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GEOG 3050 (1)
Lecture

Human Culture (2).doc

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Department
Geography
Course
GEOG 3050
Professor
Claudio Colaguori
Semester
Fall

Description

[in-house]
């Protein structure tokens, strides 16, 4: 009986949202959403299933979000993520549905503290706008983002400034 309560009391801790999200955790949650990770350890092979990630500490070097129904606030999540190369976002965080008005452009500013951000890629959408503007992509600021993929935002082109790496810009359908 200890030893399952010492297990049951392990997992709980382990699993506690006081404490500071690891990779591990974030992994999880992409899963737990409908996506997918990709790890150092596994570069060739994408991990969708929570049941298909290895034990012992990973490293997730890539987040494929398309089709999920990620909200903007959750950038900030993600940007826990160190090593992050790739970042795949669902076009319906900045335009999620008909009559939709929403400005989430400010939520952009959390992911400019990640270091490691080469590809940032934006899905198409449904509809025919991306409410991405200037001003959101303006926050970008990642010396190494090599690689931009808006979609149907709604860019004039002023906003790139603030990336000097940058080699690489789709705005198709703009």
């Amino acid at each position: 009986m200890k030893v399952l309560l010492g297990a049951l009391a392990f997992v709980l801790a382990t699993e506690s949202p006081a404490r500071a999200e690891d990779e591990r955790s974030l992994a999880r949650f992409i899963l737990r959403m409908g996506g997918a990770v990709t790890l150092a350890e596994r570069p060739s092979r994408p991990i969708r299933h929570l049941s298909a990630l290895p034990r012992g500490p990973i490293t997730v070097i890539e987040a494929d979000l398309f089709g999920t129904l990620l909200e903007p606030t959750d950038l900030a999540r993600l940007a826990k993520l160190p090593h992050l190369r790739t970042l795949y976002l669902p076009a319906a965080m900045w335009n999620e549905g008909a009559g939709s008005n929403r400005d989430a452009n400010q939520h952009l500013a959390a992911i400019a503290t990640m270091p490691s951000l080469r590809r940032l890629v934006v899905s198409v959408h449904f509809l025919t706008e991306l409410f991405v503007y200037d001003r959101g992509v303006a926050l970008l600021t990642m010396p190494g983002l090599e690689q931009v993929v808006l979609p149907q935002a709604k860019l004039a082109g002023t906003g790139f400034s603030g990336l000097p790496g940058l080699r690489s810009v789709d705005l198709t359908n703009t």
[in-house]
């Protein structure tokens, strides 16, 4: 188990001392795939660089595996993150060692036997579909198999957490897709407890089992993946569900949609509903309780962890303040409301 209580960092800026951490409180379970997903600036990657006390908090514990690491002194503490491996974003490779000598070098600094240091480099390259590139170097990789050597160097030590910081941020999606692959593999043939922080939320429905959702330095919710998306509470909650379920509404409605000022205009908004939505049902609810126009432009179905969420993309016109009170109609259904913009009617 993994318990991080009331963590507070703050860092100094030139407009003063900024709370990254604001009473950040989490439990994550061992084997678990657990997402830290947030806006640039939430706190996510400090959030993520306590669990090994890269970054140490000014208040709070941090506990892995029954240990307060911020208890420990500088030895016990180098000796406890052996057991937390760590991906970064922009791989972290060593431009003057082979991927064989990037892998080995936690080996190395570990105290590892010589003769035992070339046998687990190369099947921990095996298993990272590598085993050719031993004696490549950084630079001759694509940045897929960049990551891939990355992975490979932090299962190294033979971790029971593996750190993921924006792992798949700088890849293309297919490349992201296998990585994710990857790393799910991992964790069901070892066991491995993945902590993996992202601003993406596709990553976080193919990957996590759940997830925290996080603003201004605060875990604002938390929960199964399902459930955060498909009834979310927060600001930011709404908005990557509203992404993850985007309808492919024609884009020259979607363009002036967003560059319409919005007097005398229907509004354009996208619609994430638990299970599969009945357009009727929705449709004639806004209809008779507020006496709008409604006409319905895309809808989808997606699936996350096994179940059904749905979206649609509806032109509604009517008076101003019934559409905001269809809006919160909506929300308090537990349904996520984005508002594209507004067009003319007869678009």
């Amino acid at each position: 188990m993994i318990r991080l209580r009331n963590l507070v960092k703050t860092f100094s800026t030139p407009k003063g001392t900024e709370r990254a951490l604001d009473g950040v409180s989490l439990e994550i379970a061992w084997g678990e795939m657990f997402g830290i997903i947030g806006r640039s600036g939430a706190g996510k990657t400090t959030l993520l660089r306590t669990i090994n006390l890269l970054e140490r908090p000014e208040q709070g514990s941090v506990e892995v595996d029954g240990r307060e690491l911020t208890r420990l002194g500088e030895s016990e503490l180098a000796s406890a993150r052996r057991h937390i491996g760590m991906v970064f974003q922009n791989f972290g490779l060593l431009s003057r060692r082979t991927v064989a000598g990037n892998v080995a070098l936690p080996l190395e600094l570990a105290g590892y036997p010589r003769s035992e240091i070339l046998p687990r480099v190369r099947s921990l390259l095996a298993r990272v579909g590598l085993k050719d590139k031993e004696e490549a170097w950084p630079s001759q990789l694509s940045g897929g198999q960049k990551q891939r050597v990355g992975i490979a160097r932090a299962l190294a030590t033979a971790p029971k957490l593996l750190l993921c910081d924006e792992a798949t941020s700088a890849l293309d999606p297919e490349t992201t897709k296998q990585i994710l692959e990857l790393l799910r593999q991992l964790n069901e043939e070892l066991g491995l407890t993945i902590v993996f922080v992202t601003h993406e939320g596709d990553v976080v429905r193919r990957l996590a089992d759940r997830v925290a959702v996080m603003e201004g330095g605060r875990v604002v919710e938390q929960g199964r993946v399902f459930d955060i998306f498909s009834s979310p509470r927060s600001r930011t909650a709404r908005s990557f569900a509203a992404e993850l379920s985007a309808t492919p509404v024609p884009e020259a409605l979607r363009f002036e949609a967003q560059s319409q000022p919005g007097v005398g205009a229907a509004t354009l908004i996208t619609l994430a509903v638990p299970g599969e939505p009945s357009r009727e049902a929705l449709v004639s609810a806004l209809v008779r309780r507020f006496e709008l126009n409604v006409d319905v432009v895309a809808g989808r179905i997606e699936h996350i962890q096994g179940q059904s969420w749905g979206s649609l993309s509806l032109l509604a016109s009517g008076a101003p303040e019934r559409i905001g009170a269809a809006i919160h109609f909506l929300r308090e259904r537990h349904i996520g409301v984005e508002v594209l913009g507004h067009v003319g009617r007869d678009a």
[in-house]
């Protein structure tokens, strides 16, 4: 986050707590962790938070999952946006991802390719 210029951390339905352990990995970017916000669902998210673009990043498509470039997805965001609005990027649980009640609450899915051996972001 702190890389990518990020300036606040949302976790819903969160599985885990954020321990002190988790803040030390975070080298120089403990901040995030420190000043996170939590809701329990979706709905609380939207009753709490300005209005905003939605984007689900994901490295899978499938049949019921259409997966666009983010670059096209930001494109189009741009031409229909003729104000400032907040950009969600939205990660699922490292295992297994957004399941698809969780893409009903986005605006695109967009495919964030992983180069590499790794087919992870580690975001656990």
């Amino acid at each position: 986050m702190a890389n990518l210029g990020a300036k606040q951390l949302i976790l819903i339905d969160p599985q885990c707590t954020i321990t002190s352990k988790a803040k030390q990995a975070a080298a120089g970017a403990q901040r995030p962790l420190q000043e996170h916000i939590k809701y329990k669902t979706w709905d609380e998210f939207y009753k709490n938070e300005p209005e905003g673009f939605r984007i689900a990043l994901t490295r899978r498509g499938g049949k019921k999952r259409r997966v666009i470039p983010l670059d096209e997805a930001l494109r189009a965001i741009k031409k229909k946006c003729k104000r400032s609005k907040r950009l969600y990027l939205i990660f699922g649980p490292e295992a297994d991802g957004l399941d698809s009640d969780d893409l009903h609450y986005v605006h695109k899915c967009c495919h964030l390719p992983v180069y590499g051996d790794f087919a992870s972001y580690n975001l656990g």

Human Culture - Culture is one of the most complex concepts in the social sciences. The term has a wide variety of uses and meanings. - Cultural values, beliefs and behaviours serve as the program that determines how we construct our social realities. Society itself is a product of culture. Definitions of “culture”: - “culture” is one of the most complex concepts in our language - the essence of culture is to cultivate, sustain, and preserve human life - The complex pattern of lifestyle, beliefs and social practices that are specific to a human group and which define the identity of its members. - Culture often determines who we are, our self and identity, our values, our worldview, and can determine our behaviour in a given situation. - Culture shapes human temperament and patterns of group behaviour: Margaret Mead: A cultural comparison of Sex and Temperament in Three Primitive Societies : The Arapesh, Mundugumor, and Tchambuli. The comparison illustrates “the flexibility of human nature” and how differences between group behaviour is based not on heredity but on cultural values and social learning. - Culture includes material and ideational elements: Material: the technologies and physical objects which aid in human survival, tools, buildings, shelters, aqueducts and other manipulations of landscape and geography, food, objects to aid in living, art objects, (texts and signs), Ideational: knowledge, beliefs, norms, values, beliefs, information, symbolic forms of communication, shared meanings, art and literature - is culture something unique to humans? - Animals are ruled by instinct while humans are guided by culture. - culture as second nature - culture is complex, universal, relative, situational, deterministic, contradictory Culture as an enabling force - Culture as a disabling force Culture as a force of preservation - Culture as a force of domi
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